BBQ Master Aaron Franklin's Tip For Cooking Steak Without A Smoker - Exclusive

Aaron Franklin knows how to make standout barbecue. The pitmaster behind Franklin Barbecue has been cooking some of the finest barbecue in all of Texas since 2009 when he first began operating a small barbecue trailer on the side of the interstate. Smoking meat is at the core of Franklin's artistry, which has been recognized by the James Beard Foundation. In an exclusive interview with Tasting Table, Franklin discussed all things smoking, including how home cooks can become masters themselves. 

While Franklin loves cooking over an open flame, he recognizes that not everyone has the time or equipment to be able to smoke their meat. Fortunately, Franklin has some guidance on how to cook an excellent steak without a smoker. According to Franklin, while "there's no substitution for time and labor" or the intense smoky flavor that comes from cooking on a smoker, "there is technology out there for pellet cookers." Franklin says the technology has advanced to such an extent that "the food quality people are capable of achieving off of pellet cooker[s] ... is way better than it's ever been." Don't have a pellet cooker? The good news is that most folks have access to Franklin's go-to solution for cooking steak without any fancy equipment: slow roasting in an oven.

Why Aaron Franklin wants you to slow roast your steak in an oven

When Franklin is strapped for time, but still wants to prepare a satisfying and delicious steak at home, he recommends turning to the oven. Slow-roasting in the oven is a longstanding technique that works as well for chicken as it does for nice juicy cuts of steak. When Franklin slow roasts, he likes to "bring other flavors in like garlic, or ... dry-brining for a big roast before cooking it down." Dry-brining is a technique in which a mixture of spices and salt are rubbed into a steak before cooking to help enhance the flavor of the meat.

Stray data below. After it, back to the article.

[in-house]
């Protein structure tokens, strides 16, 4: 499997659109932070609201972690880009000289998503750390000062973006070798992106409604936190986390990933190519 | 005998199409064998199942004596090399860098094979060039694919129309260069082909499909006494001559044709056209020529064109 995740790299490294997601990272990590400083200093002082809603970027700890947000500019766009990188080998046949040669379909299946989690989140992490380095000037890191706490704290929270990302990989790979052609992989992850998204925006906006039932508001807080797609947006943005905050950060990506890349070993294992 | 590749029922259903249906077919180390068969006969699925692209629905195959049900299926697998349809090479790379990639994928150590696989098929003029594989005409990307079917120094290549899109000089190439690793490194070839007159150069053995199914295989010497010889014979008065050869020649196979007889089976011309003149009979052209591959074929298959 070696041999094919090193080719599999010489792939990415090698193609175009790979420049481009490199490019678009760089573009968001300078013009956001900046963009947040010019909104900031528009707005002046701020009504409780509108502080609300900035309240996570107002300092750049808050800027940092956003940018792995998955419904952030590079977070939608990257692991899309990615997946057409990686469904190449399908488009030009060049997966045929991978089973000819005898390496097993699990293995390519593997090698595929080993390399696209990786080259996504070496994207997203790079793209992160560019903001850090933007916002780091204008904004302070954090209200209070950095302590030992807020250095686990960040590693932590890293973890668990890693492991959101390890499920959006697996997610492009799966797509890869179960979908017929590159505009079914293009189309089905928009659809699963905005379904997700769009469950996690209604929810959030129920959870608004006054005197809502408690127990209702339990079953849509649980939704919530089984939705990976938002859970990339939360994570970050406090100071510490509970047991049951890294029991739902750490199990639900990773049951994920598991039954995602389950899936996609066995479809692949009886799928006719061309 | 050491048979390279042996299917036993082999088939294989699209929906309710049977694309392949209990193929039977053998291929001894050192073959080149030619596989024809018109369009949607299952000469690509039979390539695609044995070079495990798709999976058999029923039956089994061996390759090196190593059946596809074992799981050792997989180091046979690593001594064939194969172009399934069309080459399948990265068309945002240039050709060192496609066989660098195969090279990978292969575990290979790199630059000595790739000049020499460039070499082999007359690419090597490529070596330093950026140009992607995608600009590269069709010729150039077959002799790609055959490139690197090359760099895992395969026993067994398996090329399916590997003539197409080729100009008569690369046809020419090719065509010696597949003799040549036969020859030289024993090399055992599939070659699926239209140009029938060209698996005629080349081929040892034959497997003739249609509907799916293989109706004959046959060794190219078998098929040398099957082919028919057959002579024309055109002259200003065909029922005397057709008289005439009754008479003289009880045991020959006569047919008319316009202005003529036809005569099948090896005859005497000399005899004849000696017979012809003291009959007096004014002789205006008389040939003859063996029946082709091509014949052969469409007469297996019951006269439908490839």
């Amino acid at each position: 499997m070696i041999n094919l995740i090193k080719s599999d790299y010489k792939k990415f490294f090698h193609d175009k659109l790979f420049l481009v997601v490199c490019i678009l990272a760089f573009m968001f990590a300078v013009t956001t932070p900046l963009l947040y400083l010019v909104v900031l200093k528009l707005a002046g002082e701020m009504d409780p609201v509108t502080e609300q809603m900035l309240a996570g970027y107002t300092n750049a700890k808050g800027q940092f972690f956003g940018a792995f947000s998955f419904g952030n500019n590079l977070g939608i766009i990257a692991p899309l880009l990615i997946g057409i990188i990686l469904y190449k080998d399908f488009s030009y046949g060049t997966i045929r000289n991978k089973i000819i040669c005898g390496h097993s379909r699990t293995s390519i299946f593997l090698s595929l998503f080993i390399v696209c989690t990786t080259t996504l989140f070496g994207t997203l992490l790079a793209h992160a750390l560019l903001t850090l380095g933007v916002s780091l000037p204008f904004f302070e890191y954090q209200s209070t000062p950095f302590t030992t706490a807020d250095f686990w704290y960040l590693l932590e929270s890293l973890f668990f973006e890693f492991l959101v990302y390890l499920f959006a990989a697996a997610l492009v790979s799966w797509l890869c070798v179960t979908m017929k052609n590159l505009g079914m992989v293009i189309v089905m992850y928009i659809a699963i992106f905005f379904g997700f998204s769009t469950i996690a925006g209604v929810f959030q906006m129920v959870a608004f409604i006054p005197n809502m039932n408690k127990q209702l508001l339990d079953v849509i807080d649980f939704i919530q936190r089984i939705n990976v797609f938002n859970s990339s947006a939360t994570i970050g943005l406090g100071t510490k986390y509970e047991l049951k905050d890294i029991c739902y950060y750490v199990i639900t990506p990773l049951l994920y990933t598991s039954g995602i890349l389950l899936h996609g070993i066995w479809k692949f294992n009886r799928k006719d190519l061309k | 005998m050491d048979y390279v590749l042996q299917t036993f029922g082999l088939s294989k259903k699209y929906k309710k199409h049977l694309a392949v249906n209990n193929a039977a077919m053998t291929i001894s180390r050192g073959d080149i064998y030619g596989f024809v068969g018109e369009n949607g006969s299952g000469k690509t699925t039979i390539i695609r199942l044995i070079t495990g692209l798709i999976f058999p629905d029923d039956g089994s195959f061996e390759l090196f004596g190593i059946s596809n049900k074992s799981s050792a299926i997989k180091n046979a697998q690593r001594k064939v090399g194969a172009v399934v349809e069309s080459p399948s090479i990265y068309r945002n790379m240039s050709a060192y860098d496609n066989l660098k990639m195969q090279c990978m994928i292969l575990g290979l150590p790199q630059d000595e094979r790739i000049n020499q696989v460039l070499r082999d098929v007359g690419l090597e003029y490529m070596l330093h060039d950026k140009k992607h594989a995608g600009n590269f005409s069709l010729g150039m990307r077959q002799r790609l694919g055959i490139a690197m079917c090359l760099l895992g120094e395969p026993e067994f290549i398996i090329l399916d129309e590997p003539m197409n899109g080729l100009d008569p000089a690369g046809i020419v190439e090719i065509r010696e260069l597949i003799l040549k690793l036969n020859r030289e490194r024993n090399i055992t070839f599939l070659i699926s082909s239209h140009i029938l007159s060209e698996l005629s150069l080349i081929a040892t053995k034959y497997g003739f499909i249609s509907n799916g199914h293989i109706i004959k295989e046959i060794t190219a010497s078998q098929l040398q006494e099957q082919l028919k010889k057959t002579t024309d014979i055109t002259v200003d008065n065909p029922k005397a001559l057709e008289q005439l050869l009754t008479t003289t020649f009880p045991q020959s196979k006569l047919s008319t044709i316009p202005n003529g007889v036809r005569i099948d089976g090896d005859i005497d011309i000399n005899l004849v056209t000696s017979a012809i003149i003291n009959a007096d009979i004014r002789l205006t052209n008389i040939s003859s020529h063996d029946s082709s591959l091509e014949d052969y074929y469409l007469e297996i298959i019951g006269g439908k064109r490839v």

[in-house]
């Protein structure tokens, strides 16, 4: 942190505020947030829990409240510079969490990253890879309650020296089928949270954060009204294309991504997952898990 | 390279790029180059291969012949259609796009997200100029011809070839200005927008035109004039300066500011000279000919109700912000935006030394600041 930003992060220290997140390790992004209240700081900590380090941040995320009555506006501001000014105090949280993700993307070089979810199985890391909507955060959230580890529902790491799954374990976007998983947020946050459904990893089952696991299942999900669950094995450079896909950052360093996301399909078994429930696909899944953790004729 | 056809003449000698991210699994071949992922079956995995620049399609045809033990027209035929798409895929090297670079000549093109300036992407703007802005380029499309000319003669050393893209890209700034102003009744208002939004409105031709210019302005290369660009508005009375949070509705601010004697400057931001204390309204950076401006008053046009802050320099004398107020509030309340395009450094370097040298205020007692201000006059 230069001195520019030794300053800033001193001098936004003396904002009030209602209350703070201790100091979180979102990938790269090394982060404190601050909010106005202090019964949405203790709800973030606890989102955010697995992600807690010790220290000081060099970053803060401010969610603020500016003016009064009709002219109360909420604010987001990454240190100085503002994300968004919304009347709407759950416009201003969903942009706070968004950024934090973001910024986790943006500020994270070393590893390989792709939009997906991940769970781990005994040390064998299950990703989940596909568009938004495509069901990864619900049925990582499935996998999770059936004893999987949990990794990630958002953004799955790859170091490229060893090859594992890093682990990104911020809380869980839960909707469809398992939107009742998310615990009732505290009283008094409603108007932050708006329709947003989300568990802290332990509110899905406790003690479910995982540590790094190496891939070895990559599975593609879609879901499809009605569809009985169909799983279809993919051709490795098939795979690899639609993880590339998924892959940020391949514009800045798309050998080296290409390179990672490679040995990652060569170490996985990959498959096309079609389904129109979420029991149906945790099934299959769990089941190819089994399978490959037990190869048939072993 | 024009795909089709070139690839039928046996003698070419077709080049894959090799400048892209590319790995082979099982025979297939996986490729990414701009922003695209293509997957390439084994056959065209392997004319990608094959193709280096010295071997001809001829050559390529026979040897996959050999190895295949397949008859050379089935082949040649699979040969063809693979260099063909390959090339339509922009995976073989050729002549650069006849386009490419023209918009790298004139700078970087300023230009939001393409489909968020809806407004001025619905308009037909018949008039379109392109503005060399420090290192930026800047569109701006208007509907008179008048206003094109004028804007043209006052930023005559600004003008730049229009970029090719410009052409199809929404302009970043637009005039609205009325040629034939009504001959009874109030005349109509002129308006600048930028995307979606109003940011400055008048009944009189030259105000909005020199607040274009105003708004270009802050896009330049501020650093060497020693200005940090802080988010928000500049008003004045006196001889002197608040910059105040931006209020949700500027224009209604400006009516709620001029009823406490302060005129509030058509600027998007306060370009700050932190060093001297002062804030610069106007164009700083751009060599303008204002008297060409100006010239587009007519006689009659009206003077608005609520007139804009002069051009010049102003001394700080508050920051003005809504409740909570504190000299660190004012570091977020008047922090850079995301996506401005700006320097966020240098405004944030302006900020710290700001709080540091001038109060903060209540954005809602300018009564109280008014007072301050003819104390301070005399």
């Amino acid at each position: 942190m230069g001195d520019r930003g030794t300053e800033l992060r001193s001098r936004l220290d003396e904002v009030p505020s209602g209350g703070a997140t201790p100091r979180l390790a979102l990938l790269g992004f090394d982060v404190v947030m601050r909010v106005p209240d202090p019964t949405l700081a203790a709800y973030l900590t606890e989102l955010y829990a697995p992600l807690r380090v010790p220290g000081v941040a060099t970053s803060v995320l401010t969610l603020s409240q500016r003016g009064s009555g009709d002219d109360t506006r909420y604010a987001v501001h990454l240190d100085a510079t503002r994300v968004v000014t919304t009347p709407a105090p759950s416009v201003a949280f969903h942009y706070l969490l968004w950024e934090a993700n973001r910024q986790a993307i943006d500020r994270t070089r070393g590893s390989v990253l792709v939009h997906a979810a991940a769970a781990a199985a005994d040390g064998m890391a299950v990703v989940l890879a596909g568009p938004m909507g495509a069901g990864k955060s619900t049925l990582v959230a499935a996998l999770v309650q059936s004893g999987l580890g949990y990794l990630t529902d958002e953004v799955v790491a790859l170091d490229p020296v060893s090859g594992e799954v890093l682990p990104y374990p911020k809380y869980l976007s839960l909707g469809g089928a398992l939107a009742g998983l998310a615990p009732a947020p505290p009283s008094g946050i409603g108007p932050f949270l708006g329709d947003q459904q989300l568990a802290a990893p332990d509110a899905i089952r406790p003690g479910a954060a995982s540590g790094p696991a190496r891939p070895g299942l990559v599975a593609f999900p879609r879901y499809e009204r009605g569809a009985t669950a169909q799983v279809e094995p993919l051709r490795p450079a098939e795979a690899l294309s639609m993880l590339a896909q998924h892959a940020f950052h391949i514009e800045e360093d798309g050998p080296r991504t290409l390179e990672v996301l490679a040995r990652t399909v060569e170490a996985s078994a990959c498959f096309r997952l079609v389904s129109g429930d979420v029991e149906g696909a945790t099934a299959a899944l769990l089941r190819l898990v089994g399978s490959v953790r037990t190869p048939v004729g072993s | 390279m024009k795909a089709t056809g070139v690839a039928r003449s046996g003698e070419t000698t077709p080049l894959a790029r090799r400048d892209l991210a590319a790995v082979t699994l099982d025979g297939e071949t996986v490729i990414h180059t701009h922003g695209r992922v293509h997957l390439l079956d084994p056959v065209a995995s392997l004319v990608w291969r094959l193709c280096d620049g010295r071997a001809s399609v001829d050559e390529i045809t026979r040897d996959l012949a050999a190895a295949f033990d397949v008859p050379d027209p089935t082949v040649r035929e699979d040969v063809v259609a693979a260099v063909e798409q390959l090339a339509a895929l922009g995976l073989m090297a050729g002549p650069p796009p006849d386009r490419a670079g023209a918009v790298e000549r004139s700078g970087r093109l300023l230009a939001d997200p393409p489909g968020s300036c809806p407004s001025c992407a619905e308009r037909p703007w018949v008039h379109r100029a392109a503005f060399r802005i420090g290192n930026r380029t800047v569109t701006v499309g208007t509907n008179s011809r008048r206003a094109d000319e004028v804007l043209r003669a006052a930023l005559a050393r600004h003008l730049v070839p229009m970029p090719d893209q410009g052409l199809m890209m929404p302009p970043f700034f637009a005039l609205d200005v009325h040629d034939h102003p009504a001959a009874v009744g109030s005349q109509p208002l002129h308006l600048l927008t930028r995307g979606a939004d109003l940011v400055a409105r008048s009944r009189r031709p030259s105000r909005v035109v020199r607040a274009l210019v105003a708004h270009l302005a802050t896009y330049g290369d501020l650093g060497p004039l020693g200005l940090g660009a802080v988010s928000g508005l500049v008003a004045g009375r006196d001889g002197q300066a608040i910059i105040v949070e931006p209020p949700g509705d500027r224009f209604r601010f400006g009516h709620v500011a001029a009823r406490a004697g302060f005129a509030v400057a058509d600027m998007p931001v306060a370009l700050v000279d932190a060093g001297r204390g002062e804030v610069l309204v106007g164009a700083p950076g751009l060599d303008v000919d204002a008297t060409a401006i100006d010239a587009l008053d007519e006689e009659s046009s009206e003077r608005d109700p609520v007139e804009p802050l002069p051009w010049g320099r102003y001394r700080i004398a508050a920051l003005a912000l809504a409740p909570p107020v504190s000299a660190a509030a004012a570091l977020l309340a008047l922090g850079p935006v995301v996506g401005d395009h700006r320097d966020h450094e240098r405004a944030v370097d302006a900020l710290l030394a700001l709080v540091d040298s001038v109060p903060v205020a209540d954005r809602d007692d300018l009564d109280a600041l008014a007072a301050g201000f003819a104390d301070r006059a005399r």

Looking to amplify your flavor profile even further? Franklin incorporates a more traditional cooking style into his repertoire by preparing a beef stock. "If you're roasting bones and going through all the steps and getting a little more Frenchy with it ... you won't get the smokiness [that you would from a smoker], but you can get the same appeal." Franklin develops those sought-after roasty flavors by achieving a Maillard reaction, which is a chemical reaction that results in intense tastes and smells and is often accompanied by a rich browning on the surface of whatever you're cooking. 

For more tips on cooking meat, check out "Franklin Smoke", which is now available for purchase here.